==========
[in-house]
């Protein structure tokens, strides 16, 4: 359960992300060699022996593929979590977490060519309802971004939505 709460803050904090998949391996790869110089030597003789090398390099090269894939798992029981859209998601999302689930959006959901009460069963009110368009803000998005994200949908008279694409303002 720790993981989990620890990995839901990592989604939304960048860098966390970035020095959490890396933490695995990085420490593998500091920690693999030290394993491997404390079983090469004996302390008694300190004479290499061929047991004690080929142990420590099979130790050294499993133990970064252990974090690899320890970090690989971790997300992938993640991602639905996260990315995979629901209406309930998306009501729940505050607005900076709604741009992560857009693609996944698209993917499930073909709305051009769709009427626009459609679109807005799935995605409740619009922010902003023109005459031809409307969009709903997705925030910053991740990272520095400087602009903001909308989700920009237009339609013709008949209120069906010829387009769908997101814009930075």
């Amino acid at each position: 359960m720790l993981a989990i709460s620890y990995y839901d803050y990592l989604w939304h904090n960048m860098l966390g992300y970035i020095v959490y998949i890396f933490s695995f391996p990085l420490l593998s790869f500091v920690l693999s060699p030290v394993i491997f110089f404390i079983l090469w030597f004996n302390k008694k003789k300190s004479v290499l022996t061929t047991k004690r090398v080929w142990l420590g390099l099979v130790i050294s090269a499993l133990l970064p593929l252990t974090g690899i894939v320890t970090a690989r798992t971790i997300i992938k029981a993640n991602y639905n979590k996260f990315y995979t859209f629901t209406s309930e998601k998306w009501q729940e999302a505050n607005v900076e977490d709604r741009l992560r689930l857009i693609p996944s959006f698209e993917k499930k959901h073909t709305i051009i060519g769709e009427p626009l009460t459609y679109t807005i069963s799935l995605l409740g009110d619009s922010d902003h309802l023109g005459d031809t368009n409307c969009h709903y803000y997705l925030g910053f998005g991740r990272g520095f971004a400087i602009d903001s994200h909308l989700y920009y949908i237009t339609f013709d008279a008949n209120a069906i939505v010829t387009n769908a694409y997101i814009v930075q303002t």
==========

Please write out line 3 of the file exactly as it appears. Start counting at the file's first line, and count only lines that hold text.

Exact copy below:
């Amino acid at each position: 359960m720790l993981a989990i709460s620890y990995y839901d803050y990592l989604w939304h904090n960048m860098l966390g992300y970035i020095v959490y998949i890396f933490s695995f391996p990085l420490l593998s790869f500091v920690l693999s060699p030290v394993i491997f110089f404390i079983l090469w030597f004996n302390k008694k003789k300190s004479v290499l022996t061929t047991k004690r090398v080929w142990l420590g390099l099979v130790i050294s090269a499993l133990l970064p593929l252990t974090g690899i894939v320890t970090a690989r798992t971790i997300i992938k029981a993640n991602y639905n979590k996260f990315y995979t859209f629901t209406s309930e998601k998306w009501q729940e999302a505050n607005v900076e977490d709604r741009l992560r689930l857009i693609p996944s959006f698209e993917k499930k959901h073909t709305i051009i060519g769709e009427p626009l009460t459609y679109t807005i069963s799935l995605l409740g009110d619009s922010d902003h309802l023109g005459d031809t368009n409307c969009h709903y803000y997705l925030g910053f998005g991740r990272g520095f971004a400087i602009d903001s994200h909308l989700y920009y949908i237009t339609f013709d008279a008949n209120a069906i939505v010829t387009n769908a694409y997101i814009v930075q303002t």